Nursing Priorities, Actions, and Regrets for Ethical Situations in Clinical Practice
Article first published online: 18 OCT 2011
© 2011 Sigma Theta Tau International
Journal of Nursing Scholarship
Volume 43, Issue 4, pages 385–395, December 2011
How to Cite
Pavlish, C., Brown-Saltzman, K., Hersh, M., Shirk, M. and Rounkle, A.-M. (2011), Nursing Priorities, Actions, and Regrets for Ethical Situations in Clinical Practice. Journal of Nursing Scholarship, 43: 385–395. doi: 10.1111/j.1547-5069.2011.01422.x
- Issue published online: 28 NOV 2011
- Article first published online: 18 OCT 2011
- Accepted August 26, 2011
- Ethical decision making;
- nursing ethics;
- medical futility
Purpose: Nurses in all clinical settings encounter ethical issues that frequently lead to moral distress. This critical incident study explored nurses' descriptions of ethically difficult situations to identify priorities, action responses, and regrets.
Methods: Employing the critical incident technique, researchers developed a questionnaire that collected information on ethically difficult situations, nurse actions, and situational outcomes. Data on nursing priorities and actions were analyzed and categorized using a constant comparison technique.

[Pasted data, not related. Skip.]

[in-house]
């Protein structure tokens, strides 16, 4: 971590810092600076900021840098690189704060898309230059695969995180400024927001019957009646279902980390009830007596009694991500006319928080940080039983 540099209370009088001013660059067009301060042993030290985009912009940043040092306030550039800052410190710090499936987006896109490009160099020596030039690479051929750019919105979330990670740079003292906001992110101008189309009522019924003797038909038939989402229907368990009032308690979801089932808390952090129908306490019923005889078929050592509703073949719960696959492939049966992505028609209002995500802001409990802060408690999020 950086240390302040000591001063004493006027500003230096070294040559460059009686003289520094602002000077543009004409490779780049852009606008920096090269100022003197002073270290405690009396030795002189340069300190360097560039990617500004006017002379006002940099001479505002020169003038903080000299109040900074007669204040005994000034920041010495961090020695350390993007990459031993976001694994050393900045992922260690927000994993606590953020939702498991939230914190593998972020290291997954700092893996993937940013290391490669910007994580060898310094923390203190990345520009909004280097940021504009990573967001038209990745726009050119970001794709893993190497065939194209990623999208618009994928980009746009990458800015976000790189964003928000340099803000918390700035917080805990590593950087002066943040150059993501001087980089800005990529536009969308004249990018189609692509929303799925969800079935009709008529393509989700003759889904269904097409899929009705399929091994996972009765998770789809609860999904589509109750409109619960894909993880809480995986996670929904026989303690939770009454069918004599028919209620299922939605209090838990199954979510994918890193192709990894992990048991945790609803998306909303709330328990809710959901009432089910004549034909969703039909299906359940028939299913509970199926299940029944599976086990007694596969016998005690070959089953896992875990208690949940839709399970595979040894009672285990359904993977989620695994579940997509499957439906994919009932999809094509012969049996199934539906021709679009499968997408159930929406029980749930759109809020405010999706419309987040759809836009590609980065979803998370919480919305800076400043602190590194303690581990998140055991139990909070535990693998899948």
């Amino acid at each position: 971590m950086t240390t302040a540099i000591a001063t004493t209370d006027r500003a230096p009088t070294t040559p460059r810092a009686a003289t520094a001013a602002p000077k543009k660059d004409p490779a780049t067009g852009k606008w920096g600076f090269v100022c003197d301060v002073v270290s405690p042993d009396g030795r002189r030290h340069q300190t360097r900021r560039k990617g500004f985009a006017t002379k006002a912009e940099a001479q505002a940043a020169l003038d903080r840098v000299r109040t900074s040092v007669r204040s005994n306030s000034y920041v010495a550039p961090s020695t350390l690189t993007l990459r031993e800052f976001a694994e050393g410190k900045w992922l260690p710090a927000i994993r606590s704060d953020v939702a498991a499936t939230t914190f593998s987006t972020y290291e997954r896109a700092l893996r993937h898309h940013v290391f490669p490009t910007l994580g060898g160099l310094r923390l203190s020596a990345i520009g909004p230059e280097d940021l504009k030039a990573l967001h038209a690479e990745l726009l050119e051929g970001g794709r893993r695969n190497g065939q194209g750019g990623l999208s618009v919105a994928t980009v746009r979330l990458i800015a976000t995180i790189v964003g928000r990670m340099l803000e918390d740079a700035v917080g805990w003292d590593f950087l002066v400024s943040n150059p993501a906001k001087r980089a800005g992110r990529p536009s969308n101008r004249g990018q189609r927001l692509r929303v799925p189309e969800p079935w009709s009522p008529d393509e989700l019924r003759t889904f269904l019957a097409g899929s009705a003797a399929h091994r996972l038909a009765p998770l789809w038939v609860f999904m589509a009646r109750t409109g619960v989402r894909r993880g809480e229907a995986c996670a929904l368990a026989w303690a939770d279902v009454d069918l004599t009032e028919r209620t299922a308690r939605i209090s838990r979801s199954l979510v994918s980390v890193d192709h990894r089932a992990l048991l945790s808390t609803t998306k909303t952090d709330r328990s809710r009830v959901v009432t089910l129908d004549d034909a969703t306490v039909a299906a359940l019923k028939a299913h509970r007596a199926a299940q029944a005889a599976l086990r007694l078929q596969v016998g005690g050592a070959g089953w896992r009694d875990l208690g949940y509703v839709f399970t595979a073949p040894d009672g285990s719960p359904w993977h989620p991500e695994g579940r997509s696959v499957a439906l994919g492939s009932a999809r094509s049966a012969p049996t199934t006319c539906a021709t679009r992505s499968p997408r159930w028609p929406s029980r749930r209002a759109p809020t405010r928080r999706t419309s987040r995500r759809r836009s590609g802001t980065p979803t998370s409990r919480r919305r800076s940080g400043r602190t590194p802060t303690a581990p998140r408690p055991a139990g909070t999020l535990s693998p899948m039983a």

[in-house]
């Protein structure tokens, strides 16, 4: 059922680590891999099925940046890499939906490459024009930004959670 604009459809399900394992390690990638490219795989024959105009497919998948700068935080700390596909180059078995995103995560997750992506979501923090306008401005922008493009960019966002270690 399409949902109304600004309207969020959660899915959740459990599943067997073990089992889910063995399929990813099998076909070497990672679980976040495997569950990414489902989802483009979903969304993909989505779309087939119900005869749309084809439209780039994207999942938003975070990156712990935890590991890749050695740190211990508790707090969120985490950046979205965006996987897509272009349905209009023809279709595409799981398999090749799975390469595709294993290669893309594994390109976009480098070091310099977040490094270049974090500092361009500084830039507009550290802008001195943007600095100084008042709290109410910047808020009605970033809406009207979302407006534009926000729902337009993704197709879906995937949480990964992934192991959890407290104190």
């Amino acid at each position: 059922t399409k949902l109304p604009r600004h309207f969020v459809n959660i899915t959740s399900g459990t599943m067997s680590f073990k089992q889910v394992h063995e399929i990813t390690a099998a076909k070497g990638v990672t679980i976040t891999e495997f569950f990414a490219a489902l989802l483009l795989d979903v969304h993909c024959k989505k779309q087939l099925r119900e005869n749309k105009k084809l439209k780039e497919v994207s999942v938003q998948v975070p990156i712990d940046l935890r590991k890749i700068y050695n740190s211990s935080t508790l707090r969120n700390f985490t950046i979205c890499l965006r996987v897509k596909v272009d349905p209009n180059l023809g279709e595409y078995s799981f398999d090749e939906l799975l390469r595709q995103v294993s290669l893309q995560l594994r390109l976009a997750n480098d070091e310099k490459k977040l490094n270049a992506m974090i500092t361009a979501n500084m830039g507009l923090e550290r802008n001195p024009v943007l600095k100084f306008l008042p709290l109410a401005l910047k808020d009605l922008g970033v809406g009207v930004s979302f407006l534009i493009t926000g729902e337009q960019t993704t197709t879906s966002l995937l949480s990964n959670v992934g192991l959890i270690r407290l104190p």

Findings: Addressing patient autonomy and quality of life were ethical priorities in the majority of cases. In many cases, nurses analyzed ethics from a diffuse perspective and only considered one dimension of the ethics conflict. However, some nurses were specific in their ethical analysis and proactive in their action choices. Nurses also identified 12 ethics-specific nurse activities, five ways of being, three ways of knowing, and two ways of deliberating. In 21 cases, nurses chose not to pursue their concerns beyond providing standard care. Several nurses expressed significant regret in their narration; most regretted unnecessary pain and suffering, and some claimed they did not do enough for the patient.
Conclusions: Not enough specific, evidence-based ethics actions have been developed. Stronger and more proactive nursing voices with early ethics interventions would make valuable contributions to quality of care for patients, especially at the end of life.
Clinical Relevance: Ever-expanding treatment options raise ethical issues and challenge nurses to be effective patient advocates. Evidence-based nursing interventions that promptly identify and address moral conflict will benefit patients, their families, and the entire healthcare team by mitigating potential moral distress and disengagement.